This article was recently published in the journal Freshwater Biology. Based on Sébastien Ficheux’s PhD dissertation, the article focuses on the dispersal of the European pond turtle in the Camargue region. It reveals that only adult males participate in the dispersal process (approximately 3% of males per year), while adult females and juveniles remain entirely philopatric. This study also highlighted a slight genetic structuring among the more distant populations (>3.5 km), while offering significant implications for the conservation of this iconic species in Camargue’s aquatic environments.
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1- Dispersal has major impacts on population dynamics, population genetics and evolution, and also is critical for population management and conservation. Dispersal is frequently sex- and age-specific, but current knowledge is strongly taxonomically biased toward birds and mammals.
2- Here, we provide estimates of dispersal in a threatened freshwater turtle species, the European pond turtle Emys orbicularis. Based on 15 years of capture-mark-recapture (CMR) monitoring and DNA samples from 194 individuals, we quantified both demographic and genetic dispersal between three sites separated by 1.5–3.5 km. We also investigated the effect of age and sex on dispersal.
3- Direct (CMR) and indirect (genetic) approaches provided consistent results, showing that the studied sites are connected with a flow of about one to three dozen migrants per generation. Dispersal was both age- and sex-biased in this species, with frequent dispersal of adult males and a strong philopatry of juveniles (of both sexes) and adult females.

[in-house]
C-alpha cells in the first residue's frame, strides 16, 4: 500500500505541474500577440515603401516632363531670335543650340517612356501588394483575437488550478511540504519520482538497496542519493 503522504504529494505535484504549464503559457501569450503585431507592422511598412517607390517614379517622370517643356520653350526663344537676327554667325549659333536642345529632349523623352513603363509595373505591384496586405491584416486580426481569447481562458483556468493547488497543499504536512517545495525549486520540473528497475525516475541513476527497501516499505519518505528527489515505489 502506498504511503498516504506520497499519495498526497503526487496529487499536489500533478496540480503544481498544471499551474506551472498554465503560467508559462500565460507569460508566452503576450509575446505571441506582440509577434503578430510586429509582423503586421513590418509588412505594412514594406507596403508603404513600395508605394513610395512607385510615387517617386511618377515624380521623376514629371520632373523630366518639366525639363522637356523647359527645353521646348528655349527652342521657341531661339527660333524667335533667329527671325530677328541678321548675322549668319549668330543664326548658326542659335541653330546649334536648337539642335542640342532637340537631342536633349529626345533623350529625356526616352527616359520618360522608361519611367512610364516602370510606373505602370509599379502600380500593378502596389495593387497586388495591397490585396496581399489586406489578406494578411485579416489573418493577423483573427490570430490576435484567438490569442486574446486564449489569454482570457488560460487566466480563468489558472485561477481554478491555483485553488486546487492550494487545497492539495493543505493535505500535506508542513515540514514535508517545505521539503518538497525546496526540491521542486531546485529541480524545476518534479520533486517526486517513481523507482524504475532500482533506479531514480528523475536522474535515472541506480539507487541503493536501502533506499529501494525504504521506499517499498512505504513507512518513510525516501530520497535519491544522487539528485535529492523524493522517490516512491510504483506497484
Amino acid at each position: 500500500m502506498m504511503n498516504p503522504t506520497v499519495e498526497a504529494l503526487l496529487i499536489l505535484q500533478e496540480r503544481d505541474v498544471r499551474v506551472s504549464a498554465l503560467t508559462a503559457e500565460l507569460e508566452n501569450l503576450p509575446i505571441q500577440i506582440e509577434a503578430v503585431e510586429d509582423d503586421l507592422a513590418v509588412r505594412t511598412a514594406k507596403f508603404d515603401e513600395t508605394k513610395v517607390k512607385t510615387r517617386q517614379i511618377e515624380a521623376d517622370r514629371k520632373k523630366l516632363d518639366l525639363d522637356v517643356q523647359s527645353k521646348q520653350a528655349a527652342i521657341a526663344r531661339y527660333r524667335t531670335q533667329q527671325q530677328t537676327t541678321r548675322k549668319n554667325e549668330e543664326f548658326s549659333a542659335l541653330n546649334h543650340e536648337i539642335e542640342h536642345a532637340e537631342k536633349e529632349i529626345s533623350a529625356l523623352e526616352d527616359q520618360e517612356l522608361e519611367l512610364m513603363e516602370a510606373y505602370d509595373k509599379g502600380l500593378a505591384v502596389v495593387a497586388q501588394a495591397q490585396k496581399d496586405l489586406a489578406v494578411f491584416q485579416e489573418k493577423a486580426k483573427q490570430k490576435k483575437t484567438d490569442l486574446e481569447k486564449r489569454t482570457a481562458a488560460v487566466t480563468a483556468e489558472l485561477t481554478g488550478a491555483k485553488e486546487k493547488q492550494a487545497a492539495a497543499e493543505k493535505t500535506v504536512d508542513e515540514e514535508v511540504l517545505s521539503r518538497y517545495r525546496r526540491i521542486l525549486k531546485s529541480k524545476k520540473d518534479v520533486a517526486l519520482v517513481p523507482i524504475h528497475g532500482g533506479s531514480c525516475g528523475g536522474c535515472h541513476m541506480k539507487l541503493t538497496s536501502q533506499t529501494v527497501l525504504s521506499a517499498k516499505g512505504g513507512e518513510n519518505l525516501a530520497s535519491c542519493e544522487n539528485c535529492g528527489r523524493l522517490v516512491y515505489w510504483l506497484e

4- The network of canals and marshes allow effective dispersal to occur among the three study sites despite the relatively large distance separating them (≤3.5 km).
5- The strong philopatry of juveniles contrasts with the frequently higher dispersal rate in young birds and mammals and shows the relevance of investigating dispersal in various taxonomic groups. Our results provide useful information for the conservation of European pond turtle populations.
Bibliographic reference: Fay, R., Ficheux, S., Béchet, A., Besnard, A., Crochet, P.-A., Leblois, R., Crivelli, A., Wattier, R., & Olivier, A. (2023). Direct and indirect estimates of dispersal support strong juvenile philopatry and male-biased dispersal in a freshwater turtle species (Emys orbicularis). Freshwater Biology. https://doi.org/10.1111/fwb.14171